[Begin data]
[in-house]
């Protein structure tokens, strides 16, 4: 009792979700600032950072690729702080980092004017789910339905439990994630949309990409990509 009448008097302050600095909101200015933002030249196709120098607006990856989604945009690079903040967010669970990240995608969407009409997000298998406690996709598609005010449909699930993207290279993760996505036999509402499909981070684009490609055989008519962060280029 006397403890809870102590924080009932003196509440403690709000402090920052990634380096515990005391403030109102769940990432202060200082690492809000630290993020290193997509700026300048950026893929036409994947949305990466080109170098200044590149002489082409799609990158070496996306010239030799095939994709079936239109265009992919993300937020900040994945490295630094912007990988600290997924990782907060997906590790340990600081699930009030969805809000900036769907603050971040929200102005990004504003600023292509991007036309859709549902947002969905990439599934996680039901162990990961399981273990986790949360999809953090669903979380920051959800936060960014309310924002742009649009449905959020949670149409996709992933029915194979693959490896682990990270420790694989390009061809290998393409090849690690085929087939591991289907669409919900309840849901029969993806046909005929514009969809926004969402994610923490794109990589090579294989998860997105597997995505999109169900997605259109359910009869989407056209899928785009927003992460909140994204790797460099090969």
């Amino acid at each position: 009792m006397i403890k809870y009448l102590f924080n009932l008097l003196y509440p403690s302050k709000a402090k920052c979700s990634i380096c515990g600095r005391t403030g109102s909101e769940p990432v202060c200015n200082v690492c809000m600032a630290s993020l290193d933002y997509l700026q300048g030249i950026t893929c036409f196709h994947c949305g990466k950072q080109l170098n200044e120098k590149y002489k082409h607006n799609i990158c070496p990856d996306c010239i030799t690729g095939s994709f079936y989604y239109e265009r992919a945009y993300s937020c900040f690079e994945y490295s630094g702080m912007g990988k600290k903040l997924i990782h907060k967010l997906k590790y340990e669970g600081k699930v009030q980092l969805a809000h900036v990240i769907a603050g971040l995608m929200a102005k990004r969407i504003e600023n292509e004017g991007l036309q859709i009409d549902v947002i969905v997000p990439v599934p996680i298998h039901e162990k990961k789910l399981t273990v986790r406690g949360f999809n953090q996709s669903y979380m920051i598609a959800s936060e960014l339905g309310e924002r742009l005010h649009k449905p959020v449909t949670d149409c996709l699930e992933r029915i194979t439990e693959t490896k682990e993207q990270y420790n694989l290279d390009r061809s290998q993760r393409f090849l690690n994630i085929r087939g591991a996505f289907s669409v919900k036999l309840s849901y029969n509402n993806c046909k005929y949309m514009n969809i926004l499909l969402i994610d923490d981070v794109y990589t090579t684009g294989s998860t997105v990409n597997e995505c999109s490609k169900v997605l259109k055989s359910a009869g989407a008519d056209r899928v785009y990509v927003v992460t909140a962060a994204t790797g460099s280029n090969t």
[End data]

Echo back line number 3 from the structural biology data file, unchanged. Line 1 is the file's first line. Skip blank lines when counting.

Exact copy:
């Amino acid at each position: 009792m006397i403890k809870y009448l102590f924080n009932l008097l003196y509440p403690s302050k709000a402090k920052c979700s990634i380096c515990g600095r005391t403030g109102s909101e769940p990432v202060c200015n200082v690492c809000m600032a630290s993020l290193d933002y997509l700026q300048g030249i950026t893929c036409f196709h994947c949305g990466k950072q080109l170098n200044e120098k590149y002489k082409h607006n799609i990158c070496p990856d996306c010239i030799t690729g095939s994709f079936y989604y239109e265009r992919a945009y993300s937020c900040f690079e994945y490295s630094g702080m912007g990988k600290k903040l997924i990782h907060k967010l997906k590790y340990e669970g600081k699930v009030q980092l969805a809000h900036v990240i769907a603050g971040l995608m929200a102005k990004r969407i504003e600023n292509e004017g991007l036309q859709i009409d549902v947002i969905v997000p990439v599934p996680i298998h039901e162990k990961k789910l399981t273990v986790r406690g949360f999809n953090q996709s669903y979380m920051i598609a959800s936060e960014l339905g309310e924002r742009l005010h649009k449905p959020v449909t949670d149409c996709l699930e992933r029915i194979t439990e693959t490896k682990e993207q990270y420790n694989l290279d390009r061809s290998q993760r393409f090849l690690n994630i085929r087939g591991a996505f289907s669409v919900k036999l309840s849901y029969n509402n993806c046909k005929y949309m514009n969809i926004l499909l969402i994610d923490d981070v794109y990589t090579t684009g294989s998860t997105v990409n597997e995505c999109s490609k169900v997605l259109k055989s359910a009869g989407a008519d056209r899928v785009y990509v927003v992460t909140a962060a994204t790797g460099s280029n090969t």